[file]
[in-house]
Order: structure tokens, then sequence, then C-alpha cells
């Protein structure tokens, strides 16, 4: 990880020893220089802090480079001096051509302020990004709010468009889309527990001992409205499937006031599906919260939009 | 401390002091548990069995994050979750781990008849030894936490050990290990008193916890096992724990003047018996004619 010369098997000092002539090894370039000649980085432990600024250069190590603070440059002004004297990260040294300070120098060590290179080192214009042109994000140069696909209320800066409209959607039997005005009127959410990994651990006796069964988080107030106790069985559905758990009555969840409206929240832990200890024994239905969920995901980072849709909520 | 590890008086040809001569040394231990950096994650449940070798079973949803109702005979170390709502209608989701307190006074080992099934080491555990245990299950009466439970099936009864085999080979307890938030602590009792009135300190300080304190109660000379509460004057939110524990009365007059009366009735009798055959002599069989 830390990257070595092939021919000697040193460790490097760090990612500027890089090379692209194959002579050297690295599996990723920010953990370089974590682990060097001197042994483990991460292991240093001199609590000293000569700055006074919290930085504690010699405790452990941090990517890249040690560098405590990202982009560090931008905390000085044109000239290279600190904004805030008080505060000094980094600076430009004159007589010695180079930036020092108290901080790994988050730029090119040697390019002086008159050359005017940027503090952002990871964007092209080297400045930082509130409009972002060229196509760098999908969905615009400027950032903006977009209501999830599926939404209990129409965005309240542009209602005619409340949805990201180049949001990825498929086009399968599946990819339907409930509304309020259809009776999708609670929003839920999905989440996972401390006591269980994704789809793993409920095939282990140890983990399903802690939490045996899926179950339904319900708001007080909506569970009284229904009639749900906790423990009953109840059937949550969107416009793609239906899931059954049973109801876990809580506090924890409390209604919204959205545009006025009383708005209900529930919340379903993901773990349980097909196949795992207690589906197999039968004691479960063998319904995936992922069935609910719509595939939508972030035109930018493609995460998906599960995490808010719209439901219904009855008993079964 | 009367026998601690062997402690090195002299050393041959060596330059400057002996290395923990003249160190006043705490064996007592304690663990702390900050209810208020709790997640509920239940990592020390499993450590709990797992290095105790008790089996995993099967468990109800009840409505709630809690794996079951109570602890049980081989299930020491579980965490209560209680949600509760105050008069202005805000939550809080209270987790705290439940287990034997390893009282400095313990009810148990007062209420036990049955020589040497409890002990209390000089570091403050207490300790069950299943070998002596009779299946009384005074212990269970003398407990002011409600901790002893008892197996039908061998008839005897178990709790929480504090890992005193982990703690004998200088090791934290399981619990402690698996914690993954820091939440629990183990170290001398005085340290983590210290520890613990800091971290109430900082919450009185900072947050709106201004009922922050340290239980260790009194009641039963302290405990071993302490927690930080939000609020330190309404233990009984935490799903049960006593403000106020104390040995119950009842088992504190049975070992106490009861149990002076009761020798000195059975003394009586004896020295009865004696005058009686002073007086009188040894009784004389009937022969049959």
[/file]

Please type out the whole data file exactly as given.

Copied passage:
[in-house]
Order: structure tokens, then sequence, then C-alpha cells
């Protein structure tokens, strides 16, 4: 990880020893220089802090480079001096051509302020990004709010468009889309527990001992409205499937006031599906919260939009 | 401390002091548990069995994050979750781990008849030894936490050990290990008193916890096992724990003047018996004619 010369098997000092002539090894370039000649980085432990600024250069190590603070440059002004004297990260040294300070120098060590290179080192214009042109994000140069696909209320800066409209959607039997005005009127959410990994651990006796069964988080107030106790069985559905758990009555969840409206929240832990200890024994239905969920995901980072849709909520 | 590890008086040809001569040394231990950096994650449940070798079973949803109702005979170390709502209608989701307190006074080992099934080491555990245990299950009466439970099936009864085999080979307890938030602590009792009135300190300080304190109660000379509460004057939110524990009365007059009366009735009798055959002599069989 830390990257070595092939021919000697040193460790490097760090990612500027890089090379692209194959002579050297690295599996990723920010953990370089974590682990060097001197042994483990991460292991240093001199609590000293000569700055006074919290930085504690010699405790452990941090990517890249040690560098405590990202982009560090931008905390000085044109000239290279600190904004805030008080505060000094980094600076430009004159007589010695180079930036020092108290901080790994988050730029090119040697390019002086008159050359005017940027503090952002990871964007092209080297400045930082509130409009972002060229196509760098999908969905615009400027950032903006977009209501999830599926939404209990129409965005309240542009209602005619409340949805990201180049949001990825498929086009399968599946990819339907409930509304309020259809009776999708609670929003839920999905989440996972401390006591269980994704789809793993409920095939282990140890983990399903802690939490045996899926179950339904319900708001007080909506569970009284229904009639749900906790423990009953109840059937949550969107416009793609239906899931059954049973109801876990809580506090924890409390209604919204959205545009006025009383708005209900529930919340379903993901773990349980097909196949795992207690589906197999039968004691479960063998319904995936992922069935609910719509595939939508972030035109930018493609995460998906599960995490808010719209439901219904009855008993079964 | 009367026998601690062997402690090195002299050393041959060596330059400057002996290395923990003249160190006043705490064996007592304690663990702390900050209810208020709790997640509920239940990592020390499993450590709990797992290095105790008790089996995993099967468990109800009840409505709630809690794996079951109570602890049980081989299930020491579980965490209560209680949600509760105050008069202005805000939550809080209270987790705290439940287990034997390893009282400095313990009810148990007062209420036990049955020589040497409890002990209390000089570091403050207490300790069950299943070998002596009779299946009384005074212990269970003398407990002011409600901790002893008892197996039908061998008839005897178990709790929480504090890992005193982990703690004998200088090791934290399981619990402690698996914690993954820091939440629990183990170290001398005085340290983590210290520890613990800091971290109430900082919450009185900072947050709106201004009922922050340290239980260790009194009641039963302290405990071993302490927690930080939000609020330190309404233990009984935490799903049960006593403000106020104390040995119950009842088992504190049975070992106490009861149990002076009761020798000195059975003394009586004896020295009865004696005058009686002073007086009188040894009784004389009937022969049959």